Cracking down on the terminally ill

Today's ruling on medical marijuana may set the stage for a showdown between the feds and local law enforcement -- and it definitely means more pain for the chronically sick.

By Mark Follman
Published June 6, 2005 8:43PM (EDT)

Today's Supreme Court ruling upholding federal prosecution of medical marijuana users has the war on drugs -- a smashing success story, as we all know -- back in the headlines. John Walters, drug czar under the Bush White House, weighed in with this statement: "Today's decision marks the end of medical marijuana as a political issue."

"Our national medical system relies on proven scientific research, not popular opinion," Walters told The Associated Press.

Advocates for the drug's legal use by the terminally ill saw the ruling differently.

"The federal government still has a choice -- it can waste taxpayer dollars by going after sick and dying patients or go after individuals who pose a real danger to society," said Dan Abrahamson of the Drug Policy Alliance, according to Reuters.

Barbara Bergman, president-elect of the National Association of Criminal Defense Lawyers, said, "If our Constitution means anything, it should mean that the 'war on drugs' cannot be made to be a war on the quality of life of chronically or terminally ill Americans."

The case focused on two California women, Diane Monson and Angel McClary Raich, who have used marijuana to get relief from excruciating pain, which is permitted by state law. What's striking is Justice John Paul Stevens' strong ambivalence in writing the majority opinion: He said the case was made difficult by the women's "strong arguments that they will suffer irreparable harm" without marijuana. However, he wrote, "well-settled law controls our answer."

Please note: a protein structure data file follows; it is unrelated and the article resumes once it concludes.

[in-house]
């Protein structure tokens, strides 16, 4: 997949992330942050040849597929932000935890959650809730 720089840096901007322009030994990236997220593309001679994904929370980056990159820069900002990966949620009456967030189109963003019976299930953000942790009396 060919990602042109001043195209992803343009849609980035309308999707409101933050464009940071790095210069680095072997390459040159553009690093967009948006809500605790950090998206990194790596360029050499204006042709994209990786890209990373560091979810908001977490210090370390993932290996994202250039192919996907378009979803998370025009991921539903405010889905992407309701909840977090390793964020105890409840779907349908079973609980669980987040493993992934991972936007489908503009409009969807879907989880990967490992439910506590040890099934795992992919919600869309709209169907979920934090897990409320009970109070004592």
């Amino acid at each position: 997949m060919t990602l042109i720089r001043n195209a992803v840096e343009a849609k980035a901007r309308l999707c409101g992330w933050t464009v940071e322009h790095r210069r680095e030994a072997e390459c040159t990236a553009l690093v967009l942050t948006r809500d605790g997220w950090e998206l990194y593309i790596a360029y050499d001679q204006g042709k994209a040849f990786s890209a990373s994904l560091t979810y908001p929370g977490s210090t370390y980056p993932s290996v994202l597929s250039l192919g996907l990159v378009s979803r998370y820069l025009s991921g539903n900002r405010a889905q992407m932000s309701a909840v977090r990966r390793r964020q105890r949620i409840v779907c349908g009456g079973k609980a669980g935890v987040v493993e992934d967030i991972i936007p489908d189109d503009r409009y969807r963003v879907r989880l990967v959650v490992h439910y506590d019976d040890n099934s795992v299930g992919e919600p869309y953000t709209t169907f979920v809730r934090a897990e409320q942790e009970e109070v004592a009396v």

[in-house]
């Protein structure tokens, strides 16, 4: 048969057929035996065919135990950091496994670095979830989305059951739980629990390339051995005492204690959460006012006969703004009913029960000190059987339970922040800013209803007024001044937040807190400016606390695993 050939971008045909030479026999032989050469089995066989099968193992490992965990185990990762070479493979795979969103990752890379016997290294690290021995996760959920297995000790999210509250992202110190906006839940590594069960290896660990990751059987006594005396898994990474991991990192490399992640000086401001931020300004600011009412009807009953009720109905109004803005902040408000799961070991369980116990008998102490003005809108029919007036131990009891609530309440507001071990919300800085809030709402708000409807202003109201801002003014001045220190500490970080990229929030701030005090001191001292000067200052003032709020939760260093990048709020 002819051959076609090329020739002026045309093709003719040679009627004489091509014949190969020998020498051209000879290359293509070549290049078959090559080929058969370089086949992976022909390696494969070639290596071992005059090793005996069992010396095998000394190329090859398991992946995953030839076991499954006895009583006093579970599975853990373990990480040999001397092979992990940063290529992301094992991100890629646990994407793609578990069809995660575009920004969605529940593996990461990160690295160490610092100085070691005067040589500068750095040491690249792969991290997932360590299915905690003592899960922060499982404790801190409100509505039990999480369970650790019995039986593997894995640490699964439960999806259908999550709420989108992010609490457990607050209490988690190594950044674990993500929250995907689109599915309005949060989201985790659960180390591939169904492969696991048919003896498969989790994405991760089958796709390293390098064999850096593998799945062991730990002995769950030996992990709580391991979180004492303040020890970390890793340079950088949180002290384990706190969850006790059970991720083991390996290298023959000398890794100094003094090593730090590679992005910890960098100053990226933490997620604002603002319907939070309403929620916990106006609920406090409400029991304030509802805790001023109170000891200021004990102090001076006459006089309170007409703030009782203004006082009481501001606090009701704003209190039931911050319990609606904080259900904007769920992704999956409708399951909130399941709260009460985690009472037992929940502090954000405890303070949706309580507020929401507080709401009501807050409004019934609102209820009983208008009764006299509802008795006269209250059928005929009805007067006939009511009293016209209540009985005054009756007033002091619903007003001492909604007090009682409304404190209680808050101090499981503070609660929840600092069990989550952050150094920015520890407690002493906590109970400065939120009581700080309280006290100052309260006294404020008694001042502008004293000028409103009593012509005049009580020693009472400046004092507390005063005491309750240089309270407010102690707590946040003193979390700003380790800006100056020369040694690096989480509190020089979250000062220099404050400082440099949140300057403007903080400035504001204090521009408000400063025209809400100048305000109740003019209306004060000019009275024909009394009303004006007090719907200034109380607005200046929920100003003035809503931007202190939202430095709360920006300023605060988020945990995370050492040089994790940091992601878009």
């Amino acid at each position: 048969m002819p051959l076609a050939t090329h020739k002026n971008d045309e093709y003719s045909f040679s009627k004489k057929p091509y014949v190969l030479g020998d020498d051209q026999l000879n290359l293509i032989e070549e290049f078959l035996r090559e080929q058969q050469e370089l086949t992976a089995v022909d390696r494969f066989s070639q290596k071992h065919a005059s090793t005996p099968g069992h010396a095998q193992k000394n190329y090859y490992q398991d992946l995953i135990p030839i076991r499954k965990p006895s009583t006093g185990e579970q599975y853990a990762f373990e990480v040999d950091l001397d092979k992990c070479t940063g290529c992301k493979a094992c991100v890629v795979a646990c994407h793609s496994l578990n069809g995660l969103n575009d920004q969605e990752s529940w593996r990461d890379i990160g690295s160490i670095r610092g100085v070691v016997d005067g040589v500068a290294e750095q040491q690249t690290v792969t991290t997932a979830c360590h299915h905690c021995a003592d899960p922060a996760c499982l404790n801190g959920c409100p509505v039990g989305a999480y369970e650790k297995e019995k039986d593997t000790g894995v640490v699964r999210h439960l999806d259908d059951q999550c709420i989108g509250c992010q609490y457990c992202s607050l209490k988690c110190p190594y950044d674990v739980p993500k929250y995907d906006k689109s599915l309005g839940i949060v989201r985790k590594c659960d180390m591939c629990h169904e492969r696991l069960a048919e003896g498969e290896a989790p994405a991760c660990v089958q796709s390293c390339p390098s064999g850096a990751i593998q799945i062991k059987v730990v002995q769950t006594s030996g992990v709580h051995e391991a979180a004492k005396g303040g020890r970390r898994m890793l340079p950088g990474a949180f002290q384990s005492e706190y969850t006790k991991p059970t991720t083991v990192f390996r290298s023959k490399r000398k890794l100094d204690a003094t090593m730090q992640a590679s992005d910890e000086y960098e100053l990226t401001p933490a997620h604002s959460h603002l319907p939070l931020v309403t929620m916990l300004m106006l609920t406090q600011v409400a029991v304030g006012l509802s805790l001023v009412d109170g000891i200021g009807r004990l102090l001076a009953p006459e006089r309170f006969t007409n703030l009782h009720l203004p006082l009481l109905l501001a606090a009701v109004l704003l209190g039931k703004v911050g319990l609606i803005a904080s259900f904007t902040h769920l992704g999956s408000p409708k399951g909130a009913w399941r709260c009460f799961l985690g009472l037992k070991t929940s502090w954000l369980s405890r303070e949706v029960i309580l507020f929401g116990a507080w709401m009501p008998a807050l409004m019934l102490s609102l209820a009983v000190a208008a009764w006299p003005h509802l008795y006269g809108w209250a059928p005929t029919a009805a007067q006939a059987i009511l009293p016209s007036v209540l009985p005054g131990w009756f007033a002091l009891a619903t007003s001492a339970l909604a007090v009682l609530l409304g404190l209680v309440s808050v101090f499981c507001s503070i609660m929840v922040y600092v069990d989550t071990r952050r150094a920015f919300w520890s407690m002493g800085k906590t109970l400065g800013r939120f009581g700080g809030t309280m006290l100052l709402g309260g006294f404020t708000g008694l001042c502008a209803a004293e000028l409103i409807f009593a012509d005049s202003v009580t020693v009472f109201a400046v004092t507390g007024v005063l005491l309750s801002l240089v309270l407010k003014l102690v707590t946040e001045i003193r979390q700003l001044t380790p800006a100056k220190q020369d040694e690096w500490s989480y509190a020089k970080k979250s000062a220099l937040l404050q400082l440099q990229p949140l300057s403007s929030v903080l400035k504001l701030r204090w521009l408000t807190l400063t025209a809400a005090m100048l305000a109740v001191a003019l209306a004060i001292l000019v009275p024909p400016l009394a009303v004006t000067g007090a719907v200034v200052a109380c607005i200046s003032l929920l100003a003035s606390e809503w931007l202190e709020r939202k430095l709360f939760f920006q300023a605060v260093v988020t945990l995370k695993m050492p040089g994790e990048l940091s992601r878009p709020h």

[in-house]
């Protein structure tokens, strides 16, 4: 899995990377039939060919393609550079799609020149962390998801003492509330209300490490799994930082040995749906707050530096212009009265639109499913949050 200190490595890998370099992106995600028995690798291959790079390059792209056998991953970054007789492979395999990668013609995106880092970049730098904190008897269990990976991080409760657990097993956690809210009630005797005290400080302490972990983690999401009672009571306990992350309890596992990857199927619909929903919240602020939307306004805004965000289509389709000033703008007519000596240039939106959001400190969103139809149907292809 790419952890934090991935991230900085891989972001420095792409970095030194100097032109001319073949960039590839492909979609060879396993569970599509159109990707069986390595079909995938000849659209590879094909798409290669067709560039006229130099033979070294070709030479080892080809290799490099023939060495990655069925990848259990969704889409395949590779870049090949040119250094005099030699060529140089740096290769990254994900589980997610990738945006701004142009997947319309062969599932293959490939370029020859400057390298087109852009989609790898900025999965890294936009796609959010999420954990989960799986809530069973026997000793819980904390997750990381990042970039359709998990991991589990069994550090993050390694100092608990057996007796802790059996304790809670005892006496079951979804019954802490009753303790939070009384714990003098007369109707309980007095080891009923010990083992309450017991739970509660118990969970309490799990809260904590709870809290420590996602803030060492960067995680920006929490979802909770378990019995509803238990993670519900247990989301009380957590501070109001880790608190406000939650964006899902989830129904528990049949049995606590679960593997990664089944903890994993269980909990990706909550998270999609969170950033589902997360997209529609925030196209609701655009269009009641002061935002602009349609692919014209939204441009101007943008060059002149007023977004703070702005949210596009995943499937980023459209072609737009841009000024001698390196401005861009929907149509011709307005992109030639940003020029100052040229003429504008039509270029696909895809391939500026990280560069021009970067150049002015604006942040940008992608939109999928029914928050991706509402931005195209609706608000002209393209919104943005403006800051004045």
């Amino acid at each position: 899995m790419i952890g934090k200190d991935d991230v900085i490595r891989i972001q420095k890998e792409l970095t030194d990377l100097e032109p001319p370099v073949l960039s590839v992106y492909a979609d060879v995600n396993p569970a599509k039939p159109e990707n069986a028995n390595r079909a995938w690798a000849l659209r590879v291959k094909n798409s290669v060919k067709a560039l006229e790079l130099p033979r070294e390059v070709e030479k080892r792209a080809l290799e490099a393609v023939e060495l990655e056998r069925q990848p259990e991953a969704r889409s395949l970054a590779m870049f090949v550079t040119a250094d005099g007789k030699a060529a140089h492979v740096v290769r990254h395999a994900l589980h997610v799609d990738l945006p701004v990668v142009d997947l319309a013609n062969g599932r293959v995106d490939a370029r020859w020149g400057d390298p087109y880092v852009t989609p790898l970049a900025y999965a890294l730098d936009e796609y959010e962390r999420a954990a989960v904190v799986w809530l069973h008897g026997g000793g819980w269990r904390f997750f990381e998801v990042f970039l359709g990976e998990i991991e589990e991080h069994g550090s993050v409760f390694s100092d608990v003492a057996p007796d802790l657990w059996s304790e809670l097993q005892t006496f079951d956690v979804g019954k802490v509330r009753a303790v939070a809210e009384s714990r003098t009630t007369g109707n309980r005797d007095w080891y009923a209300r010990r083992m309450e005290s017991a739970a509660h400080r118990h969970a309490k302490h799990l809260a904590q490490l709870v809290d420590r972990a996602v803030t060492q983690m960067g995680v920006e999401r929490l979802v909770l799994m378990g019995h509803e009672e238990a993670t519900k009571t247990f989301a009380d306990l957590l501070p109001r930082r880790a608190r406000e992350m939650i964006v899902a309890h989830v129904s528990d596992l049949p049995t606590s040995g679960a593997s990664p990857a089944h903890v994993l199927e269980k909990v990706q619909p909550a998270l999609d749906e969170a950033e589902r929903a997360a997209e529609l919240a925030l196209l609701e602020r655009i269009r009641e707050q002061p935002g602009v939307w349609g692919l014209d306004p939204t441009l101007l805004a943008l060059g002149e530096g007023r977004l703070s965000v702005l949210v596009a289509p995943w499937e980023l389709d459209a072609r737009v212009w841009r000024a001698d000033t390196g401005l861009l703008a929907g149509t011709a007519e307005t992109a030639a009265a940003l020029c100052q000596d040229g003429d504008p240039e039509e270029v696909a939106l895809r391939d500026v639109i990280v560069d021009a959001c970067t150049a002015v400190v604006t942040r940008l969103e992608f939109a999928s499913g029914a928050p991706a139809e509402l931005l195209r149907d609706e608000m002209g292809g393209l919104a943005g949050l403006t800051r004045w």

"The Controlled Substances Act is a valid exercise of federal power," Stevens said, "even as applied to the troubling facts of this case."

As Stevens pointed out, the question before the court was not whether it was wise to enforce federal law under the circumstances, but only whether Congress has the power to adopt such a law, versus the right of states to decide the issue. (In that regard, some conservatives on the high court took the opportunity to dissent -- Justice Sandra Day O'Connor, who was joined on most points by Chief Justice William Rehnquist and Justice Clarence Thomas, wrote, "The states' core police powers have always included authority to define criminal law and to protect the health, safety and welfare of their citizens.")

California Attorney General Bill Lockyer said he was disappointed with the ruling but not surprised, nor was he overly concerned about its impact. "People shouldn't panic," he said, "there aren't going to be many changes." Local and state officers handle most marijuana prosecutions and must still follow any state laws that protect patients. "Nothing is different today than it was two days ago in terms of real world impact," Lockyer said. "There's a California law which conflicts with the federal law. Federal law treats heroin and marijuana the same, which is illogical."

Ultimately, the democratic process might be more important than the legal challenges presented by the case, Justice Stevens further explained, adding that supporters of medical marijuana "may one day be heard in the halls of Congress."

That democratic process, though, can be excruciatingly slow -- and for terminally ill patients like Monson and Raich who are in a lot of pain, their day to be heard on Capitol Hill probably can't come too soon.

Mark Follman

Mark Follman is Salon's deputy news editor. Read his other articles here.

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